Microsoft Office Tutorials and References
In Depth Information
Controlling Execution
Another approach is to use the Else clause of the If-Then construct:
Function GreetMe()
If Time < 0.5 Then GreetMe = “Good Morning” Else _
GreetMe = “Good Afternoon”
End Function
Notice that the preceding example uses the line continuation sequence (a space followed by an
underscore); If-Then-Else is actually a single statement.
The following is another example that uses the If-Then construct. This Function procedure
calculates a discount based on a quantity (assumed to be an integer value). It accepts one
argument (quantity) and returns the appropriate discount based on that value.
Function Discount(quantity)
If quantity <= 5 Then Discount = 0
If quantity >= 6 Then Discount = 0.1
If quantity >= 25 Then Discount = 0.15
If quantity >= 50 Then Discount = 0.2
If quantity >= 75 Then Discount = 0.25
End Function
Notice that each If-Then statement in this procedure is always executed, and the value for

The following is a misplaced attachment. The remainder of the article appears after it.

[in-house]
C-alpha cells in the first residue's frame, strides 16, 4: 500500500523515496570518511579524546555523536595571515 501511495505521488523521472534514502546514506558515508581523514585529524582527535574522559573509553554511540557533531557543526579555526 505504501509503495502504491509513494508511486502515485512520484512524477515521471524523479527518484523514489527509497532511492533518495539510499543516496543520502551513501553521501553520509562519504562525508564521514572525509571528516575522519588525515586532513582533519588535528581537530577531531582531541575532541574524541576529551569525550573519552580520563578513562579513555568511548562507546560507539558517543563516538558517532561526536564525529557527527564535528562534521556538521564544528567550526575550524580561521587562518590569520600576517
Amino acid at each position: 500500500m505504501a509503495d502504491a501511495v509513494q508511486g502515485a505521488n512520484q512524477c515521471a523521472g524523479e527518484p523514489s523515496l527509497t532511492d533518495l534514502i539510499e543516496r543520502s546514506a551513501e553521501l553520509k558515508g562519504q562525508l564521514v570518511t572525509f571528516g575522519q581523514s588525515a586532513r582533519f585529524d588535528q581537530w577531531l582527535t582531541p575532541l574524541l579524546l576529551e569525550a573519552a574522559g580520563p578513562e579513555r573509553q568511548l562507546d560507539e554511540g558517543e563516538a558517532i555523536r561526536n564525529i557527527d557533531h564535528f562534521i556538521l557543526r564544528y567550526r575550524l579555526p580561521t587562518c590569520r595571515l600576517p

Discount can change as the function executes. The final value, however, is the desired value.
The preceding examples all used a single statement for the Then clause of the If-Then
construct. However, you often need to execute multiple statements if a condition is TRUE. You can
still use the If-Then construct, but you need to use an End If statement to signal the end of
the statements that make up the Then clause. Here’s an example that executes two statements if
the If clause is TRUE:
If x > 0 Then
y = 2
z = 3
End If
You can also use multiple statements for an If-Then-Else construct. Here’s an example that
executes two statements if the If clause is TRUE, and two other statements if the If clause is not TRUE:
If x > 0 Then
y = 2
z = 3
Else
y = –2
z = –3
End If

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